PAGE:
Thursday: I left my touring of Ancient Rome to the last day of my visit. Having had a VERY long day with my hike to the Vatican and back on Wednesday, I decided to sleep in and when I woke up at 8:30a it was raining. I had been very fortunate weather-wise in my week in Italy so I couldn’t complain. I spent some time organizing my stuff and writing a bit, as well as trying to figure out what to do in Rome on a rainy day (since I hit so many indoor sites the first three days). By the time I decided to head out at 11:30am, I saw blue sky out my hotel window! So, I took a roundabout walk to the Metro station, going through the Universita di Roma “La Sapienza,” which was a typical urban campus just blending into the surrounding city without anything really distinctive to demarcate it as a campus.
The Metro ride from the Policlinico station to the Colosseo stop was the only train ride I had in Rome that was jam packed. I literally had to push my way onto the train (aided greatly by the people pushing me from behind). Then I was worried that I would not be able to make it to the door at my stop because almost no one got off at the 3 stops in between, and somehow more people got on. But some hard work and a few “Scuzzis” got me to the door and out to see the Colosseum.
I’m not really “into” ancient history, don’t have a fascination with Gladiators or Russell Crowe, but you can’t help but be impressed by the idea and execution of such a structure — even though what went on inside was a bit suspect.
From there, I walked the Palatine Hill, amid the ruins, and made my way across to the Roman Forum.
Walking amid the ruins, I tried to imagine what life was like 2,500 years ago, or even a mere 2,000 years ago. I couldn’t do it, but was awed to be in the presence of the material remains of that civilization. At the same time, I found myself wondering from time to time, “How many slaves died to build that monument?”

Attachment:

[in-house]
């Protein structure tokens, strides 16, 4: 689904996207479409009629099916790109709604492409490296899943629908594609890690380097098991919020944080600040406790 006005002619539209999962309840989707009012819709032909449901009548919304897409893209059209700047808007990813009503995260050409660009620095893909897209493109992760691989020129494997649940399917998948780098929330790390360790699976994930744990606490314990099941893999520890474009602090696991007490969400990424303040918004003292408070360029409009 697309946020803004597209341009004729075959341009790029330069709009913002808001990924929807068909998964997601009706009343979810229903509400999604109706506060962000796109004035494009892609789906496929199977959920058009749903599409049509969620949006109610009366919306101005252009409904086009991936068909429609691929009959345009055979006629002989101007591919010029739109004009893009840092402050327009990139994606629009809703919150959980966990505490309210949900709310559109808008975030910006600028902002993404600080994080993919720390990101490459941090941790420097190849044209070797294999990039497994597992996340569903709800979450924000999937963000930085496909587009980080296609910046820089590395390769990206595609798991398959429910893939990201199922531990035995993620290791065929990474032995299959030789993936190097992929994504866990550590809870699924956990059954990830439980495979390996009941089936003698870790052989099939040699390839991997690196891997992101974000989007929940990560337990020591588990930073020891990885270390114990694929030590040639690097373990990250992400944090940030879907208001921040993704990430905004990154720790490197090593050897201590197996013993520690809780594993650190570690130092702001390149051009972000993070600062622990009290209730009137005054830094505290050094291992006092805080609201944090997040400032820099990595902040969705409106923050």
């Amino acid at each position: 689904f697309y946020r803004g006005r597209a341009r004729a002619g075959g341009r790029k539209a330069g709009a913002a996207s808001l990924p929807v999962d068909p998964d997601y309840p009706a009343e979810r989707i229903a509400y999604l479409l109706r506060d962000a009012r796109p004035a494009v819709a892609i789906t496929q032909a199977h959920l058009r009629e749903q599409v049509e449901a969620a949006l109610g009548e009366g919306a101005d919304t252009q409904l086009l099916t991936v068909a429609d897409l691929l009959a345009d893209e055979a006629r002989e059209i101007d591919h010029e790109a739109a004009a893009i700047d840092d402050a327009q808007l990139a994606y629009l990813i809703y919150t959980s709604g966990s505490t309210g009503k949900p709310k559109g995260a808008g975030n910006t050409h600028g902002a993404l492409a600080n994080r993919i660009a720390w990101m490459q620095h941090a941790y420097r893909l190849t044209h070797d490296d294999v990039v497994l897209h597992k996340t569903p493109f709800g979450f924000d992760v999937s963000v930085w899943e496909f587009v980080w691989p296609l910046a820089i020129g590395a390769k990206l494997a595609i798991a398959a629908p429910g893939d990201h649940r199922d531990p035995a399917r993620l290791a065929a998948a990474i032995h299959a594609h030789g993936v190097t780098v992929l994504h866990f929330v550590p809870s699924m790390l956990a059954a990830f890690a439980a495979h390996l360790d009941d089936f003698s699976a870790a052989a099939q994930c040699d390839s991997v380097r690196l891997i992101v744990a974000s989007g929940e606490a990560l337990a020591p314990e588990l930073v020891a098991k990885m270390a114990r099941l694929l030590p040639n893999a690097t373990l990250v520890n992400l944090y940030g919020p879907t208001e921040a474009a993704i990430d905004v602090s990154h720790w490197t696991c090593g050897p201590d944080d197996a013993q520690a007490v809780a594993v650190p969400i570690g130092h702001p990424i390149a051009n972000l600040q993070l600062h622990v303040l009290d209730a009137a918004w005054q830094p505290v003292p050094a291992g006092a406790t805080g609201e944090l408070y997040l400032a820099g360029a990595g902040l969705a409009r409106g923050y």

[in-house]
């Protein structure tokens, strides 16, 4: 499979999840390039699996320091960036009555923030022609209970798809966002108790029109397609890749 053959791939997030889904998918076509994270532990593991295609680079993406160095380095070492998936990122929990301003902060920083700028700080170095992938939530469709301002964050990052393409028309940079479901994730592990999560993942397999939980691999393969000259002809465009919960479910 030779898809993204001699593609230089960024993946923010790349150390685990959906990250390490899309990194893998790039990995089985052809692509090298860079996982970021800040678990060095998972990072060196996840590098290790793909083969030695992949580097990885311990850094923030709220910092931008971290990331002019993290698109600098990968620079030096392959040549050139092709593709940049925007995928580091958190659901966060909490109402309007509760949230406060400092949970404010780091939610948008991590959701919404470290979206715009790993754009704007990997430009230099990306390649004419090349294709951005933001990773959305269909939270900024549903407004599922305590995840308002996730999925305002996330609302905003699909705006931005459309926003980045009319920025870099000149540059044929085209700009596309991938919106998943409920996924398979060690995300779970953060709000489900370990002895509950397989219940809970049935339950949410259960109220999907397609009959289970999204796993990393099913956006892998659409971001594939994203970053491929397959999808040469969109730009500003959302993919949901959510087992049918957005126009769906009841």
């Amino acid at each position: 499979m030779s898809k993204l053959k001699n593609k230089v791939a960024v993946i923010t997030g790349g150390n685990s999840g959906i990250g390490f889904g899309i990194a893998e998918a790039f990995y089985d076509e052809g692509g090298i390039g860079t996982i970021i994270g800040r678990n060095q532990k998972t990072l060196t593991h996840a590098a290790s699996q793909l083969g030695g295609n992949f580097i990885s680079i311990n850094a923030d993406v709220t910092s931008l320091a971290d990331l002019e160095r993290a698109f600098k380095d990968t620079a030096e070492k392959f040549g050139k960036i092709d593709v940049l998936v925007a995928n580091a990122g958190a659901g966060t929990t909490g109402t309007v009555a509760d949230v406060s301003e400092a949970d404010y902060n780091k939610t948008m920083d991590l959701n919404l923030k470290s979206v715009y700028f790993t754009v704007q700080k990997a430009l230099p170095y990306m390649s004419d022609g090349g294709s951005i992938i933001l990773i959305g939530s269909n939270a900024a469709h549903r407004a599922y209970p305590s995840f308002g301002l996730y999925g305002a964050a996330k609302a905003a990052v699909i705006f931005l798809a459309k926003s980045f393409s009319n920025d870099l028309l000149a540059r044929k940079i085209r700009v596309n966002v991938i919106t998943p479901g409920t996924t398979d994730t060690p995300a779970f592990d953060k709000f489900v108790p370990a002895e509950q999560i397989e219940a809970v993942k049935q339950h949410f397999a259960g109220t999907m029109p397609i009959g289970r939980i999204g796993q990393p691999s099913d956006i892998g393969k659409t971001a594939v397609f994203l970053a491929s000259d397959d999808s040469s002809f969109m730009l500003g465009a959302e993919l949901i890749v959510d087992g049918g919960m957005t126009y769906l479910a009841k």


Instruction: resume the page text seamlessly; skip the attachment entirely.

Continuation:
At the end of the Roman Forum, I went up the Capitol and Capitoline Museum, designed by Michelangelo in the mid-16th century. The first thing you see when you enter the museum is a courtyard with fragments of an ENORMOUS statue of Constantine the Great, from the 4th century AD. I guess its technical name is the “Colossus of Constantine,” which I think means Enormous Constantine. In any event, I don’t know the woman in the picture, but I waited until she walked into the shot to give a sense of the size of the thing. You can also see the attention to detail — notice the veins in the arm to the left.
As at the Borghese and the Vatican, I was particularly struck by the statuary sculptures. There is the very famous bronze “She-Wolf” and also the “Capitoline Venus,” but I spent the most time looking at the “Capitoline Gaul” or “Dying Gaul” or “Dying Galatian.” They say it may have originally been intended to be a discus thrower — based on the body positioning — but I’d say it works well as a striken warrior.
On my way back to my hotel I passed by the Vittoriano — the memorial to King Victor Emmanuel II — which is a good reminder of Italy’s more recent history, especially that the country was not unified until the 19th century and then as a kingdom not a democracy, and the republican era in Italy only dates to 1945.
I walked slowly back to my hotel, along the Via Cavour which runs from the Roman Forum to the Termini, thinking about everything I was able to see and everything I have yet to see.